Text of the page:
Project Name: Design Study for Day-Night Band (DNB) smallsat

Project ID: TMP-25

Project Partners: Aerospace Corporation, Inc.

Description: NOAA has a nighttime lights (Day-Night Band) capability on our large Joint Polar Satellite System, as part of the large and expensive “VIIRS” instrument. Nighttime imaging is extremely important over Alaska and other Arctic areas. NOAA’s European partners have a VIIRS-like instrument, but it lacks the nighttime lights capability. So, this is an effort to prove that NOAA can get the needed nighttime light imaging from a low-cost cubesat. Cubesats have already done amazing nighttime imaging, so this effort is only to improve performance to meet NOAA needs.

2018 Accomplishments: The team defined a set of requirements for the SmallSat instrument, performed technical trades, and completed a preliminary sensor design alongside a space segment concept design.

Project Name: Solar Sail

Project ID: TMP-26

Project Partners: Dynamic Concepts, Inc (DCI), Huntsville, AL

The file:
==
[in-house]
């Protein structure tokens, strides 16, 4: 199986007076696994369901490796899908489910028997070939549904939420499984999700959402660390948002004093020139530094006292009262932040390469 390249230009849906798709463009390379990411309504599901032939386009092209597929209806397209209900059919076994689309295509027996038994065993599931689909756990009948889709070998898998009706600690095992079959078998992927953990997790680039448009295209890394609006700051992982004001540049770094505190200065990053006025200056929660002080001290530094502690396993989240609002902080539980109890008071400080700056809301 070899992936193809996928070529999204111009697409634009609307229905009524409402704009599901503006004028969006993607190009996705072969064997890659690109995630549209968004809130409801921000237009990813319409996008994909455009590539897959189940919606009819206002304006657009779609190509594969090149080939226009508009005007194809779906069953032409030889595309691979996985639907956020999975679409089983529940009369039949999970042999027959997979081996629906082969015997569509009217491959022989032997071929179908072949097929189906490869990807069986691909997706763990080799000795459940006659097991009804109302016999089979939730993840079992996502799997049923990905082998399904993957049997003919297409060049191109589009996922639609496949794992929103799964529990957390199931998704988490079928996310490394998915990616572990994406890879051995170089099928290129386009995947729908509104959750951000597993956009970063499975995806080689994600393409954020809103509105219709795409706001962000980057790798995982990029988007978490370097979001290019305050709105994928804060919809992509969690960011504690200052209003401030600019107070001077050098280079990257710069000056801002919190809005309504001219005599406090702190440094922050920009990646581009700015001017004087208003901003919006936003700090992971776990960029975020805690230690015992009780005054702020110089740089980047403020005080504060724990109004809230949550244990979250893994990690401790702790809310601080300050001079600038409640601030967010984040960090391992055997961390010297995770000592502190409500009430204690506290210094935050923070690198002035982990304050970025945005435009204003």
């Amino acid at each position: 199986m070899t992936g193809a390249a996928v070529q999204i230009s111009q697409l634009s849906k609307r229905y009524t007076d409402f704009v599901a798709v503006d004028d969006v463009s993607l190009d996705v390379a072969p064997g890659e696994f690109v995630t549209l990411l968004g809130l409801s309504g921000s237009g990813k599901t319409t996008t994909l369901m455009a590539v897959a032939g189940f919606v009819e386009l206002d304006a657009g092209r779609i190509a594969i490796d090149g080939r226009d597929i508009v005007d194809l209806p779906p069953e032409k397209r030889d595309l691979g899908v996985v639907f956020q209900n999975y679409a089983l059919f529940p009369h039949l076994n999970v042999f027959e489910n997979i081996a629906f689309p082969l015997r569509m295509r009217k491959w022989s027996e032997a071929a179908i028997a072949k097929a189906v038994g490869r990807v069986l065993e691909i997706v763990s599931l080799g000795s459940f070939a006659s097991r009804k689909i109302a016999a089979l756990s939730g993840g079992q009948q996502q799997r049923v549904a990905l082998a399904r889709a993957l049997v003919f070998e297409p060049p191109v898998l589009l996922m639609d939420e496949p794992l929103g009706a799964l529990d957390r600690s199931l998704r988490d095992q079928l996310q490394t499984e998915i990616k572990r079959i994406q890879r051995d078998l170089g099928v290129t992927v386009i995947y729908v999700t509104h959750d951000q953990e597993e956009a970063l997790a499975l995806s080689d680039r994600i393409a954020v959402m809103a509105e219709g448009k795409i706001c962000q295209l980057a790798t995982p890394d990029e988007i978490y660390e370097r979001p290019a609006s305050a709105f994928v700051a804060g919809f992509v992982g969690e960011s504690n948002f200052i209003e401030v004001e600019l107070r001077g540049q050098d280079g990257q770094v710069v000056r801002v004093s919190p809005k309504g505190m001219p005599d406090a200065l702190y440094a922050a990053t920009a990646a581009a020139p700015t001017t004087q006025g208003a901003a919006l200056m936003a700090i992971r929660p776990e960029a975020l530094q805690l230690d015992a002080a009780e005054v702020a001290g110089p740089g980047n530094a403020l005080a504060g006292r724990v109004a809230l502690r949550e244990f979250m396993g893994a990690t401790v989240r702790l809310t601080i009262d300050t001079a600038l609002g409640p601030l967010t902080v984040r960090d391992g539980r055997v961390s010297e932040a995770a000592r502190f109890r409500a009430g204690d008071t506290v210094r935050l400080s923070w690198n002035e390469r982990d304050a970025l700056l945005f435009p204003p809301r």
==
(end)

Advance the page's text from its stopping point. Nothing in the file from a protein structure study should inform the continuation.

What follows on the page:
Description: NOAA has an operational Space Weather Prediction Center (SWPC) responsible for advising airlines, power companies and others of anticipated solar events with a likelihood of impacting operations on the Earth. For this service, solar observations are taken from a location about 1 million miles from Earth. Stationkeeping (maintaining the right spot) can take a lot of fuel, but a solar sail can “sail” in the solar wind and dramatically cut fuel use. This study is assessing how that might work for NOAA’s future sun-watching spacecraft.

2018 Accomplishments: The team completed an initial roadmap illustrating the results of recent solar sail flight demos; the team further assessed NOAA’s Solar Sail Requirements Against Near-Term Solar Sail Technology Readiness Levels (TRLs). The Initial Roadmap indicated that recent solar sail flight demonstrations showed sufficient characteristic acceleration to maintain an orbit of 4 degrees solar exclusion zone for communication to GOES from Lagrange-1* (L1). The team then updated the roadmap to include planned (2024) solar sail demonstration mission results would illustrate that increased acceleration would also allow stationkeeping at (.986 AU**) vice (.99 AU) which analysis results indicate a 40% increase in geomagnetic warning time.

*Note: Lagrange Points are positions in space where the gravitational forces of a two body system like the Sun and the Earth produce enhanced regions of attraction and repulsion. These can be used by spacecraft to reduce fuel consumption needed to remain in position. (Cornish, 2019).

**Note: AU stands for ‘Astronomical Units’. 1 AU = the physical distance between the Earth and the Sun (about 9.296*10^7 miles or 1.496*10^8 kilometers). (“Cool Cosmos”)